Dr. Taleria R. Fuller, an ORISE (Oak Ridge Institute for Science and Education) fellow at the CDC, noted the recent decline in new HIV infections amongst African American women. Dr. Fuller elaborated on current efforts that are underway to expand the use of four proven HIV-prevention programs for African American women, which the CDC officials said they hope will have an even greater impact on this high-risk population.
The interventions include programs for both HIV-negative and HIV-positive African American women. They focus on increasing women’s communications skills to refuse sex and negotiate condom use, enhancing their skills in correctly using condoms and building the self-worth and confidence needed for women to take control of their health. One intervention also enlists African American businesses in media campaigns that seek to alter community norms about safer sex.
Gary English, executive director of Brooklyn, N.Y.-based People of Color in Crisis, presented a group level intervention for Black gay men known as “Many Men, Many Voices (3MV).” 3MV is comprised of six weekly two- or three-hour facilitated discussion sessions for up to 25 men, which include HIV prevention information, role playing, group problem solving and discussions that address the attitudes and beliefs that impact African American men who have sex with men and their sexual practices.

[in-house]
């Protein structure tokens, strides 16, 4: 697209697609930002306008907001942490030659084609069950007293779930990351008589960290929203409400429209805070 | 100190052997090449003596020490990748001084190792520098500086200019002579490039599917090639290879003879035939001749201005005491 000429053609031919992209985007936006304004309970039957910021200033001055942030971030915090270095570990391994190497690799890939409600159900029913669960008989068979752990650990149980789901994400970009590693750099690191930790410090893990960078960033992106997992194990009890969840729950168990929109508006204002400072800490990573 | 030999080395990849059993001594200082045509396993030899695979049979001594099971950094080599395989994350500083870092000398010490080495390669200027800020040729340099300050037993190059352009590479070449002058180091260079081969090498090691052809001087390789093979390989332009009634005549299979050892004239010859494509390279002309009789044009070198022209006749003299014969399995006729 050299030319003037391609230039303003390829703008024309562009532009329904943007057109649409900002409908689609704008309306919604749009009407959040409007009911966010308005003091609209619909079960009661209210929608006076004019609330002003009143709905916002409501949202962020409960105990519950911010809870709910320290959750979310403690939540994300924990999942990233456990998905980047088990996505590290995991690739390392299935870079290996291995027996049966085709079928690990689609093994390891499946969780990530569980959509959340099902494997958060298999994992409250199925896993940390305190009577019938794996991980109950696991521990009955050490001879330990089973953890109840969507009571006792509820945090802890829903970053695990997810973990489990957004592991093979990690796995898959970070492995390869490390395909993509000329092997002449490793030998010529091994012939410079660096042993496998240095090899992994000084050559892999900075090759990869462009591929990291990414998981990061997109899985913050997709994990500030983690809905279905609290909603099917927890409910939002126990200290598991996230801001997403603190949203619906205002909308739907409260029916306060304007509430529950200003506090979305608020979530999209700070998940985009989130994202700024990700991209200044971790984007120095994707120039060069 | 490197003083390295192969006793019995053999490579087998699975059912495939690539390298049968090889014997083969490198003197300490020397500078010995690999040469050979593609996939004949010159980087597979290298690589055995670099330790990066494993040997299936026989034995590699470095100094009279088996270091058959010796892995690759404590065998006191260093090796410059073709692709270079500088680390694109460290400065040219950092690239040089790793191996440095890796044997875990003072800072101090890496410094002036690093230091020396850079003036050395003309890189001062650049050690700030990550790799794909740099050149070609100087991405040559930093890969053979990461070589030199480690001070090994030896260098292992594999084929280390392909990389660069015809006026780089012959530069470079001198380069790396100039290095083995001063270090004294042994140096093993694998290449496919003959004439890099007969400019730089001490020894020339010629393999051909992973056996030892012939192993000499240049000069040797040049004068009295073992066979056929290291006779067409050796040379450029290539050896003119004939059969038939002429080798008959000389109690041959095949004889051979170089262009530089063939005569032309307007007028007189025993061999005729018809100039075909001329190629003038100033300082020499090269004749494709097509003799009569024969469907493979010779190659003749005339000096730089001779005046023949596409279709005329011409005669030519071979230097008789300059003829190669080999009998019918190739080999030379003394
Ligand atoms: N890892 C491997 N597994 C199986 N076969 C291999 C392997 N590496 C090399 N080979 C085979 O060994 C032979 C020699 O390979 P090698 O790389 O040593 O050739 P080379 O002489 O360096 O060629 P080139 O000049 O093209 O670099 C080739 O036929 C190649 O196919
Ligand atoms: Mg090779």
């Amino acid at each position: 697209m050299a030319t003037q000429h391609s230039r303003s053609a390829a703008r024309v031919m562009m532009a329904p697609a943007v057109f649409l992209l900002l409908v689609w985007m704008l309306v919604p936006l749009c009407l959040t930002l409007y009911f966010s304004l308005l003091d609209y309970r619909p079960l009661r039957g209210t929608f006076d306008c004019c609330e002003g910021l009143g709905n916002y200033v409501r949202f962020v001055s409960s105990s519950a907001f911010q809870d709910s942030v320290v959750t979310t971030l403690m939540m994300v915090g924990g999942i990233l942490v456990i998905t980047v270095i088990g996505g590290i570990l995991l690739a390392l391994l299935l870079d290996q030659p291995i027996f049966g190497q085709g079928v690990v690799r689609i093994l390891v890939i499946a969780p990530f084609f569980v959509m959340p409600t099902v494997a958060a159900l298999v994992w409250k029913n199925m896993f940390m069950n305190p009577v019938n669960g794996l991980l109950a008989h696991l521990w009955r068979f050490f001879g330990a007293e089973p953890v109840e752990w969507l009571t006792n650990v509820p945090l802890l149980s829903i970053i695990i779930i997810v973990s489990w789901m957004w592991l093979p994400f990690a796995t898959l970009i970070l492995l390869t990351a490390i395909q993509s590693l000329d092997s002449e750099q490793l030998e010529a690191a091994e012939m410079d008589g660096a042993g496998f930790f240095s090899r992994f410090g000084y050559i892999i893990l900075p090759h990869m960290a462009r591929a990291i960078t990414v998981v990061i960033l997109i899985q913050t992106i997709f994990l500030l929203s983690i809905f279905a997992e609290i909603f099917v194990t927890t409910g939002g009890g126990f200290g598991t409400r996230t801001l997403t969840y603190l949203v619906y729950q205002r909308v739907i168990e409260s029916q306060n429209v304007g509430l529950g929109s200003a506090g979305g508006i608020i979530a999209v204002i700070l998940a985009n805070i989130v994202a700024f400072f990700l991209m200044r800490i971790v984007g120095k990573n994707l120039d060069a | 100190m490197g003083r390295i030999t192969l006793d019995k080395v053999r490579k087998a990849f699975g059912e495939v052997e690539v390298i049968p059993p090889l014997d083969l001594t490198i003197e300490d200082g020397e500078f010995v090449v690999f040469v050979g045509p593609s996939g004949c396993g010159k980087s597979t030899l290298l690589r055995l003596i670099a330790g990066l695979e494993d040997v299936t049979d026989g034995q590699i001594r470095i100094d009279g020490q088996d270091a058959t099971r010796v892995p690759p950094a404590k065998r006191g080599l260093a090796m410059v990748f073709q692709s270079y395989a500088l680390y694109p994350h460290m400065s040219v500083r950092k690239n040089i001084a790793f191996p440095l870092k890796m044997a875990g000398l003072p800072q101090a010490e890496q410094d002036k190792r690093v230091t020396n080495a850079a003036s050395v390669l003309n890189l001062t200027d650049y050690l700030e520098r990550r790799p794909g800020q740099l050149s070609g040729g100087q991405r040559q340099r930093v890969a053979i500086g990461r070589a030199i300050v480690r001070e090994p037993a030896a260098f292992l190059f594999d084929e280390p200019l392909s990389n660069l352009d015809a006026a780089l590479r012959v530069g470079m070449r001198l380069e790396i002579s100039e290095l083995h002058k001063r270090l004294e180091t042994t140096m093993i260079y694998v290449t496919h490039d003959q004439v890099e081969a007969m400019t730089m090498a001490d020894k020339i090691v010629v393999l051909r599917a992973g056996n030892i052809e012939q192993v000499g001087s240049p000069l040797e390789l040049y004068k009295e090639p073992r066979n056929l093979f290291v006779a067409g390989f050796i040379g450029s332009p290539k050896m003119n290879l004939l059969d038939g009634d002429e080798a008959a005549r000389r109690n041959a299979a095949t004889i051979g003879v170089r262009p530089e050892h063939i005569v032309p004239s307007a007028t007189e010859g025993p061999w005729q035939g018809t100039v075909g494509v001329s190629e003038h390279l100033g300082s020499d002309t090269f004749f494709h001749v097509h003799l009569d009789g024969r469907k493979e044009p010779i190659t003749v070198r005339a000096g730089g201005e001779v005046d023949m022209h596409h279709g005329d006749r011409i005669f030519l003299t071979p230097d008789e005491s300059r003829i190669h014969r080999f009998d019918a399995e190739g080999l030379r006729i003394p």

Since 2003, the CDC has made it clear that it believes that the answers to effective prevention lie in targeting people who are already living with the virus. That has been an extremely controversial idea within the AIDS community.
Keith Folger, director of programs for the National Association of People with AIDS (NAPWA), argues that there is no scientific way to prove that an agency doing “Prevention with Positives” will be able to get those who are at highest risk for spreading HIV in for a counseling session. “I hate to say this,” says Folger, “but the majority of agencies doing ‘Prevention with Positives’ have no business doing it. For the most part, there are many well-meaning public health people involved who want to do prevention campaigns with positive people but never asked those people what would work for them. The biggest concern is that positive people have not been involved with the process and, unfortunately, they still aren’t.”
Colin Robinson, executive director of the New York State Black Gay Network, argues that much of this debate misses the bigger picture. “Many of the things that we label as prevention are things that we should be doing for our community regardless of the presence of HIV. HIV is a critical issue but there are so many other critical issues that we need to work on as a community,” says Robinson. “We must create spaces where black gay men can heal and then promote general community wholeness and wellness. There are lots of things that we can do to change the climate of HIV prevention. If you got rid of homophobia and unemployment and homelessness, you would see a change in the numbers.”
Keith Green is a BlackAIDS.org contributing writer and communications coordinator for Test Positive Aware Network/Postively Aware magazine.